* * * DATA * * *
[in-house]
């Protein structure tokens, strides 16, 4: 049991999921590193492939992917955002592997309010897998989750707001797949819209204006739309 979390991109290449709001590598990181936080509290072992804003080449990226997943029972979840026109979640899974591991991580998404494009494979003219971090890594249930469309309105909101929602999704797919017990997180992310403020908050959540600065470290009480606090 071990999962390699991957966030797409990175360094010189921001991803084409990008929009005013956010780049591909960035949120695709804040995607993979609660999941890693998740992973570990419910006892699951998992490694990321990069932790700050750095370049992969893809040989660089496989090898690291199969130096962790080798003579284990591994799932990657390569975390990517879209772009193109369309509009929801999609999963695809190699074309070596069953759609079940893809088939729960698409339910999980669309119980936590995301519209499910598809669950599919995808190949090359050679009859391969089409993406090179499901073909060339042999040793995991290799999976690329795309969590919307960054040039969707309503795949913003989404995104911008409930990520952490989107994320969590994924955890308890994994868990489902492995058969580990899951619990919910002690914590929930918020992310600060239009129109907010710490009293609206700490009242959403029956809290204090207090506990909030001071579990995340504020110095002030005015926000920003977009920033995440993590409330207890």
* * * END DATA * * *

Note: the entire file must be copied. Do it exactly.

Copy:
[in-house]
């Protein structure tokens, strides 16, 4: 049991999921590193492939992917955002592997309010897998989750707001797949819209204006739309 979390991109290449709001590598990181936080509290072992804003080449990226997943029972979840026109979640899974591991991580998404494009494979003219971090890594249930469309309105909101929602999704797919017990997180992310403020908050959540600065470290009480606090 071990999962390699991957966030797409990175360094010189921001991803084409990008929009005013956010780049591909960035949120695709804040995607993979609660999941890693998740992973570990419910006892699951998992490694990321990069932790700050750095370049992969893809040989660089496989090898690291199969130096962790080798003579284990591994799932990657390569975390990517879209772009193109369309509009929801999609999963695809190699074309070596069953759609079940893809088939729960698409339910999980669309119980936590995301519209499910598809669950599919995808190949090359050679009859391969089409993406090179499901073909060339042999040793995991290799999976690329795309969590919307960054040039969707309503795949913003989404995104911008409930990520952490989107994320969590994924955890308890994994868990489902492995058969580990899951619990919910002690914590929930918020992310600060239009129109907010710490009293609206700490009242959403029956809290204090207090506990909030001071579990995340504020110095002030005015926000920003977009920033995440993590409330207890």